iOS Animation Tutorial: Introduction to Easy Animation

Marin Todorov
Note from Ray: This is an abbreviated version of a brand new chapter from iOS Animations by Tutorials Second Edition to give you a sneak peek of what’s inside the book, released as part of the iOS 9 Feast. This tutorial is fully up-to-date for iOS 9, Xcode 7, and Swift 2. We hope you enjoy!

An iOS animation tutorial for the iOS 9 Feast!

While I worked on creating the iOS Animations by Tutorials video series and the three editions of the iOS Animations by Tutorials book I got a lot of ideas how the existing animation APIs can be improved – I felt they could be a bit more flexible and not as verbose.

That’s why after iOS Animations by Tutorials was released I started working and soon after released a lightweight animation library called Easy Animation.

This tutorial shows you how to use Easy Animation to build powerful view and layer animations quickly and easily. Easy Animation builds upon the solid foundation of Core Animation and gives you more mileage from the same APIs you’ve been always using.

Let’s get started! :]

What is Easy Animation?

Easy Animation extends the existing animateWithDuration(_:animations:) APIs and introduces a couple of new ones that follow the same naming pattern. And since Easy Animation is an open source library written in Swift, you can always peek inside and see how it works.

Just to give you a taste what Easy Animation is all about here’s an example: if you want to round the corners of a layer called myLayer in the span of 1.0 second with 0.5 seconds delay and ease the beginning of the animation you need all these lines of code:

let round = CABasicAnimation(keyPath: "cornerRadius")
round.fromValue = 0.0
round.toValue = 50.0
round.duration = 1.0
round.beginTime = CACurrentMediaTime() + 0.5
round.fillMode = kCAFillModeBackwards
round.timingFunction = CAMediaTimingFunction(name: 
  kCAMediaTimingFunctionEaseIn)
myLayer.addAnimation(round, key: nil)
myLayer.cornerRadius = 50.0

More to write means more possibility to introduce a bug and less time to experiment and polish. What Easy Animation allows you to do is to animate layers by using the standard UIKit animation methods.

To create precisely the same animation from the example above with Easy Animation, you only need to write this:

UIView.animateWithDuration(1.0, delay: 0.5, options: .CurveEaseIn, animations: {
  myLayer.cornerRadius = 50.0
}, completion: nil)

You can freely mix and match view and layer animations in the same animations block, use the completion blocks, create joint view-layer spring animations, and much more.

Without further ado let me show you few animation tricks you can do too with Easy Animation on your side.

Getting Started

For this tutorial, you’re going to make a little app called Random Pack List.

Download the RandomPackList Starter project, unzip it and open in Xcode. Select Main.storyboard and have a look inside.

The storyboard features a table view in the lower half of the initial view controller and a big + button in the upper half. The table view is already wired to the ViewController class so you can run up the project immediately check out what the app looks like:

image001

This packing app is more fun than other similar apps: when the app’s finished, the big plus button on top will add a random item to the packing list no matter what the user actually wants in their luggage! :]

image002

Installation

First and foremost, you need a copy of Easy Animation. Open the GitHub page for version 1.0:
https://github.com/icanzilb/EasyAnimation/releases/tag/1.0.0 and click the Source code (zip) button on the right to download the library source code.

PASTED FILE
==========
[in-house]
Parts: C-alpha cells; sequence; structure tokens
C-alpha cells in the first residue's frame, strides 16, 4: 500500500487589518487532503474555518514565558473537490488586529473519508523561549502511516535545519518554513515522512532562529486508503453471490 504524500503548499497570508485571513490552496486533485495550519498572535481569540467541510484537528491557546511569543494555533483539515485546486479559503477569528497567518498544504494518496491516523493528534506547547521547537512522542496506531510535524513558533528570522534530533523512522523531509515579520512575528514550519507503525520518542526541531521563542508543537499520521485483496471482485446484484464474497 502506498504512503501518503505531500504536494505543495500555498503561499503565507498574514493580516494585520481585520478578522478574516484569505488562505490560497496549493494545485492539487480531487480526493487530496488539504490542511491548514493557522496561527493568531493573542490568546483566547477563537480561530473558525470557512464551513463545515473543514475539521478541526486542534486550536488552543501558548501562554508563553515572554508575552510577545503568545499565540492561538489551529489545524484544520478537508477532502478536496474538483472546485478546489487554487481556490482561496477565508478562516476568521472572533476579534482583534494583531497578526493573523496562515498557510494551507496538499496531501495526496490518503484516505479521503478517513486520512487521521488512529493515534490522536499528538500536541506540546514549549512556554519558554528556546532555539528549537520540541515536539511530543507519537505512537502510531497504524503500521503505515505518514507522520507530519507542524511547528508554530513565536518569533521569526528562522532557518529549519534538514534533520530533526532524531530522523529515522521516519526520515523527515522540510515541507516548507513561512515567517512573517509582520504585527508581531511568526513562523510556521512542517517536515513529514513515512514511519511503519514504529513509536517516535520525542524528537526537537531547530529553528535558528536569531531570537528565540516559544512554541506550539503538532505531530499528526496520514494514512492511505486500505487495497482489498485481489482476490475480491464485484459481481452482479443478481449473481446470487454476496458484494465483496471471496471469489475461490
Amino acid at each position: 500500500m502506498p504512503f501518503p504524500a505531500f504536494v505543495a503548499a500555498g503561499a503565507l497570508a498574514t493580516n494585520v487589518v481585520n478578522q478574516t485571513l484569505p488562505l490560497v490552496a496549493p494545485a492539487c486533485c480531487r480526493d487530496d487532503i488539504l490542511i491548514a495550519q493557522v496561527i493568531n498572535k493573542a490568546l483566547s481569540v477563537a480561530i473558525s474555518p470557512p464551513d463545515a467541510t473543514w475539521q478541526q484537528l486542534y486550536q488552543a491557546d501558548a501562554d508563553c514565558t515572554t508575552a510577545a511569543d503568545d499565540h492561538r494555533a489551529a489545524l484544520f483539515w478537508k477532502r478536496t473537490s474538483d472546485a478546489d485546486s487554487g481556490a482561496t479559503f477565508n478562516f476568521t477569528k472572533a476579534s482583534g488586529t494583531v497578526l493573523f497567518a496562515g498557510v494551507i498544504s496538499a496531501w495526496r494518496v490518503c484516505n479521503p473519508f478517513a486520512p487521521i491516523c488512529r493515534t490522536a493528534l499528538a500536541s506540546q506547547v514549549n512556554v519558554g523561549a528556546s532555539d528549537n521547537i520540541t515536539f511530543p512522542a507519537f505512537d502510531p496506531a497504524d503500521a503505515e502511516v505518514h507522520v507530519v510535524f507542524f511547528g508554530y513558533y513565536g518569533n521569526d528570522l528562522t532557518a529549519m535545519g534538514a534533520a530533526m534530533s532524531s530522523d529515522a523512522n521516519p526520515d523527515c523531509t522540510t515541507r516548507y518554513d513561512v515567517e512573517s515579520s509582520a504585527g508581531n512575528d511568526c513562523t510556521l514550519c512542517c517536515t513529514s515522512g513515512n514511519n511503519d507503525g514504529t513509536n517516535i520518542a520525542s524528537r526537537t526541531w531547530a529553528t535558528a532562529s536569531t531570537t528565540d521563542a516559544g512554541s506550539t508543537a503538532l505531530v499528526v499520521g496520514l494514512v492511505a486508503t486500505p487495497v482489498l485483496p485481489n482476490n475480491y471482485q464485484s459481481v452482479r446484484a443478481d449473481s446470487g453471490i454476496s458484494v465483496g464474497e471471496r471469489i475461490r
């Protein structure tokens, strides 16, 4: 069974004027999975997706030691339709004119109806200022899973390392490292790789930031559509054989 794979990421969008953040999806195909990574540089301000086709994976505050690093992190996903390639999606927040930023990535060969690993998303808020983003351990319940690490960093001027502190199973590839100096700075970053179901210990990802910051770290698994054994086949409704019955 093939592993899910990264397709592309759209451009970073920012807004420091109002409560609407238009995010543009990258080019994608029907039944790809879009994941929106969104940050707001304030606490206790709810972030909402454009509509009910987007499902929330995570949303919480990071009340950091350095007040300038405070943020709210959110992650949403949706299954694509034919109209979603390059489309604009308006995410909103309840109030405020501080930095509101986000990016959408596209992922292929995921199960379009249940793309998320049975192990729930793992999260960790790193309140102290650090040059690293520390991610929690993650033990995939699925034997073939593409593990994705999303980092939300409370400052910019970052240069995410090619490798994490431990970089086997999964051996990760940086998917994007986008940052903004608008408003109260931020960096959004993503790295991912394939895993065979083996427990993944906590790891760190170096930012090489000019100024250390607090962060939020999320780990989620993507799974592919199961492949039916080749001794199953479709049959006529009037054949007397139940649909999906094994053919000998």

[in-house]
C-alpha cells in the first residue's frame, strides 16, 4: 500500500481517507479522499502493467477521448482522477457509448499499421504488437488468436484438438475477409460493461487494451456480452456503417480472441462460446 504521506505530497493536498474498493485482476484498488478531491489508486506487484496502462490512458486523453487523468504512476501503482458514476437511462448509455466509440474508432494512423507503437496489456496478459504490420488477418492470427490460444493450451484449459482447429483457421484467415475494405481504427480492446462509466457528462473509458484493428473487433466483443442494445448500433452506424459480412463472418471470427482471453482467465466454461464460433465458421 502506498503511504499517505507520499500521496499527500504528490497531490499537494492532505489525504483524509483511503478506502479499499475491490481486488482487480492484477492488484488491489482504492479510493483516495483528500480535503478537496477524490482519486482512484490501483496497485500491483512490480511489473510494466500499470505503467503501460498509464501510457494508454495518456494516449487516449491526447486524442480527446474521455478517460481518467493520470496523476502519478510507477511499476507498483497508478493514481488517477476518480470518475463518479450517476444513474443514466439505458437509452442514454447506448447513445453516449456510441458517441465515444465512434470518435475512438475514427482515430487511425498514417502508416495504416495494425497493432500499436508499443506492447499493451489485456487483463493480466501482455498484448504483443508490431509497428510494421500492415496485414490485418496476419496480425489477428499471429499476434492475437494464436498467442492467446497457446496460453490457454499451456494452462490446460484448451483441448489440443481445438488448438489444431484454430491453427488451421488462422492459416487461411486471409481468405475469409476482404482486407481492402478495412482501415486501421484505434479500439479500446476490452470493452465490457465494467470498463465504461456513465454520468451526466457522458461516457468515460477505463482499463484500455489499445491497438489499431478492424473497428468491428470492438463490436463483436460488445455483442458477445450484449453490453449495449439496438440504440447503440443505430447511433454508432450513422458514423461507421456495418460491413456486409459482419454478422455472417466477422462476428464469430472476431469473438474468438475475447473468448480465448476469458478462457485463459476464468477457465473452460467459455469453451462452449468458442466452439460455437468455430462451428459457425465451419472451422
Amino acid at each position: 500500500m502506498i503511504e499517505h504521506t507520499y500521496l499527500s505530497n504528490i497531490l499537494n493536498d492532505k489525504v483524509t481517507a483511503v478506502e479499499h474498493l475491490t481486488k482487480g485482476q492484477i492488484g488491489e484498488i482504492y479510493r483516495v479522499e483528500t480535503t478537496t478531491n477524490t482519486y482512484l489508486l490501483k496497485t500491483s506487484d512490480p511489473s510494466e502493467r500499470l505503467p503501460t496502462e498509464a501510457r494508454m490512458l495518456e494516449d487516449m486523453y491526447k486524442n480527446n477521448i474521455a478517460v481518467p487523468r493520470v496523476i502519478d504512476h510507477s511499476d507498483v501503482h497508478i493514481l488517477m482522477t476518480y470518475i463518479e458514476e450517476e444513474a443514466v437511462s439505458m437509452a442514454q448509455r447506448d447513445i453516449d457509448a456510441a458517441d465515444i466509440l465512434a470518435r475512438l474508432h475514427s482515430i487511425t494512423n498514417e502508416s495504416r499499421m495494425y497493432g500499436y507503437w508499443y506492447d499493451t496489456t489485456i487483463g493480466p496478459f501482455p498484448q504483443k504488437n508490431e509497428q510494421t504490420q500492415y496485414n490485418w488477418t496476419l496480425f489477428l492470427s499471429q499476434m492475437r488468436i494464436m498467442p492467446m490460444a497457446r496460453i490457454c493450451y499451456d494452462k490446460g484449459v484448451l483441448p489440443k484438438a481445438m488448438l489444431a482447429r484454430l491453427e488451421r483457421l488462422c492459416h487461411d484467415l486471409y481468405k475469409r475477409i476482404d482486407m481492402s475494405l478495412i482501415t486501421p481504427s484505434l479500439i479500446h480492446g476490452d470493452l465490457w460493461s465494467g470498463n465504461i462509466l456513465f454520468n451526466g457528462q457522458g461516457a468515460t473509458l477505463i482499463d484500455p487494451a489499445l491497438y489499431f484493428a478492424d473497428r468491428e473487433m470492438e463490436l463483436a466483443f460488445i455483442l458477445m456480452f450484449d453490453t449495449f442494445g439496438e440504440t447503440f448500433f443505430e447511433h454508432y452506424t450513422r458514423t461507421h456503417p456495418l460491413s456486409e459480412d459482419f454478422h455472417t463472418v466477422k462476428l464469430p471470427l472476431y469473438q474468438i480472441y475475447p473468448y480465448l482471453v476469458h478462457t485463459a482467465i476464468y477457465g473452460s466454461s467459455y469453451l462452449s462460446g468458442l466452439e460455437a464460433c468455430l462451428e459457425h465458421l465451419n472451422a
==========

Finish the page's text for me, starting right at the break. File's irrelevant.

Note: If you are familiar with CocoaPods you can get Easy Animation by adding pod ‘EasyAnimation’, ‘1.0.0’ to your Podfile. If you don’t know what CocoaPods is, the next chapter covers this in more detail.

Unzip the downloaded archive file and drag the sub-folder called EasyAnimation onto Xcode’s project navigator. In the dialog that pops up, check the Copy Items if Needed checkbox:

image003

Verify that you see the EasyAnimation folder and the files in your project like so:

image004

As soon as you’ve imported the files, you can start creating Easy Animation powered animations.

Note: If you use CocoaPods with frameworks enabled, don’t forget to import the framework by adding import EasyAnimation to the top of your source files.

Easy Layer Animations

First, you’ll add a playful rotation animation to the plus button. Open ViewController.swift and add the following to actionAddItem():

UIView.animateWithDuration(1.0, delay: 0.0, usingSpringWithDamping: 0.33, initialSpringVelocity: 0.0, options: [], animations: {
  self.plusButton.transform = CGAffineTransformRotate(
    self.plusButton.transform, CGFloat(-M_PI_2))
}, completion: nil)

You’ve probably created animations just like this one before, so you probably aren’t terribly impressed. Nevertheless, run the project and make sure the button rotates playfully when you tap it:

image005

Next, you’ll animate the corner radius of the button’s layer. To liven up the animation, you’ll combine the rotation and the corner radius animations in a group so it looks like the button transforms into a circle as it rotates.

The usual approach for a combo animation like this would be to create a CAAnimationGroup and two separate CABasicAnimation instances: one to animate the layer’s transform property and the other its corner radius.

However, you have Easy Animation on your side. Simply add a second code of line in the animations closure to adjust the cornerRadius property from within the animations closure, just as you would for any view property:

UIView.animateWithDuration(1.0, delay: 0.0, usingSpringWithDamping: 0.33, initialSpringVelocity: 0.0, options: [], animations: {
  self.plusButton.transform = CGAffineTransformRotate(
    self.plusButton.transform, CGFloat(-M_PI_2))
    self.plusButton.layer.cornerRadius = 62.5
}, completion: nil)

You’ve appended a single line, which simply sets the button’s corner radius to half the length of its side. This ought to round its corners to the point where the square becomes a circle.